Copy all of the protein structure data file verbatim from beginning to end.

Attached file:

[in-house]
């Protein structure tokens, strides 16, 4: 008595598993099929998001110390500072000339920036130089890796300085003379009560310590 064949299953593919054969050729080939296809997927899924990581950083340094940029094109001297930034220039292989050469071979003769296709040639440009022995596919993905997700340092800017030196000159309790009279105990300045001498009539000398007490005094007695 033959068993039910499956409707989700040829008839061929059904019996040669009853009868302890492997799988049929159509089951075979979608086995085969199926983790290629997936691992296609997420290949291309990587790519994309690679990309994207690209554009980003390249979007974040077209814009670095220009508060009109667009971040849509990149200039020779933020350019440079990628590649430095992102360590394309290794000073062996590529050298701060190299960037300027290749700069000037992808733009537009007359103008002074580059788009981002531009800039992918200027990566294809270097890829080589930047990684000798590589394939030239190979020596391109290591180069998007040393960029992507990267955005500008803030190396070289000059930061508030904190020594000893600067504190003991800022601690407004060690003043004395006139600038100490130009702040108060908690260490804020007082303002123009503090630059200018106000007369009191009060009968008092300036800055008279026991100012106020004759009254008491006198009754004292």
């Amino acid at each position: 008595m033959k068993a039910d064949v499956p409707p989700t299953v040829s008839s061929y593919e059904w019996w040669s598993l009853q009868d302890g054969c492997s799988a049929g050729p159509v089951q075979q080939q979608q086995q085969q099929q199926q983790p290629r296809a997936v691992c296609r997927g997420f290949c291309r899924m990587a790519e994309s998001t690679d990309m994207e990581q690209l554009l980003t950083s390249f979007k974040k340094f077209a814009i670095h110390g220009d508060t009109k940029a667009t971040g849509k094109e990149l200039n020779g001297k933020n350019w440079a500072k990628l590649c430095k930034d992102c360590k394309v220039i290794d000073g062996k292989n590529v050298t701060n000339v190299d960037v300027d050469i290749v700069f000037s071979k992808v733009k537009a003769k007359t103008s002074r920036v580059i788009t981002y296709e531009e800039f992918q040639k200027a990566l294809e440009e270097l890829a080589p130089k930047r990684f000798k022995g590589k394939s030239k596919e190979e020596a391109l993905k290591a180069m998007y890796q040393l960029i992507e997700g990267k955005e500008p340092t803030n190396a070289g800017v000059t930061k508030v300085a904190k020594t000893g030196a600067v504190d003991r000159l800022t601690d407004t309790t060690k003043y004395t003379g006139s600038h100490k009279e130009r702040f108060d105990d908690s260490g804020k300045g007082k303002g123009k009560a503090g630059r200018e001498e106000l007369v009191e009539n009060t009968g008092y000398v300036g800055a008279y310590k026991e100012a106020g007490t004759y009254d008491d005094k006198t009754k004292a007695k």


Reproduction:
[in-house]
């Protein structure tokens, strides 16, 4: 008595598993099929998001110390500072000339920036130089890796300085003379009560310590 064949299953593919054969050729080939296809997927899924990581950083340094940029094109001297930034220039292989050469071979003769296709040639440009022995596919993905997700340092800017030196000159309790009279105990300045001498009539000398007490005094007695 033959068993039910499956409707989700040829008839061929059904019996040669009853009868302890492997799988049929159509089951075979979608086995085969199926983790290629997936691992296609997420290949291309990587790519994309690679990309994207690209554009980003390249979007974040077209814009670095220009508060009109667009971040849509990149200039020779933020350019440079990628590649430095992102360590394309290794000073062996590529050298701060190299960037300027290749700069000037992808733009537009007359103008002074580059788009981002531009800039992918200027990566294809270097890829080589930047990684000798590589394939030239190979020596391109290591180069998007040393960029992507990267955005500008803030190396070289000059930061508030904190020594000893600067504190003991800022601690407004060690003043004395006139600038100490130009702040108060908690260490804020007082303002123009503090630059200018106000007369009191009060009968008092300036800055008279026991100012106020004759009254008491006198009754004292």
């Amino acid at each position: 008595m033959k068993a039910d064949v499956p409707p989700t299953v040829s008839s061929y593919e059904w019996w040669s598993l009853q009868d302890g054969c492997s799988a049929g050729p159509v089951q075979q080939q979608q086995q085969q099929q199926q983790p290629r296809a997936v691992c296609r997927g997420f290949c291309r899924m990587a790519e994309s998001t690679d990309m994207e990581q690209l554009l980003t950083s390249f979007k974040k340094f077209a814009i670095h110390g220009d508060t009109k940029a667009t971040g849509k094109e990149l200039n020779g001297k933020n350019w440079a500072k990628l590649c430095k930034d992102c360590k394309v220039i290794d000073g062996k292989n590529v050298t701060n000339v190299d960037v300027d050469i290749v700069f000037s071979k992808v733009k537009a003769k007359t103008s002074r920036v580059i788009t981002y296709e531009e800039f992918q040639k200027a990566l294809e440009e270097l890829a080589p130089k930047r990684f000798k022995g590589k394939s030239k596919e190979e020596a391109l993905k290591a180069m998007y890796q040393l960029i992507e997700g990267k955005e500008p340092t803030n190396a070289g800017v000059t930061k508030v300085a904190k020594t000893g030196a600067v504190d003991r000159l800022t601690d407004t309790t060690k003043y004395t003379g006139s600038h100490k009279e130009r702040f108060d105990d908690s260490g804020k300045g007082k303002g123009k009560a503090g630059r200018e001498e106000l007369v009191e009539n009060t009968g008092y000398v300036g800055a008279y310590k026991e100012a106020g007490t004759y009254d008491d005094k006198t009754k004292a007695k």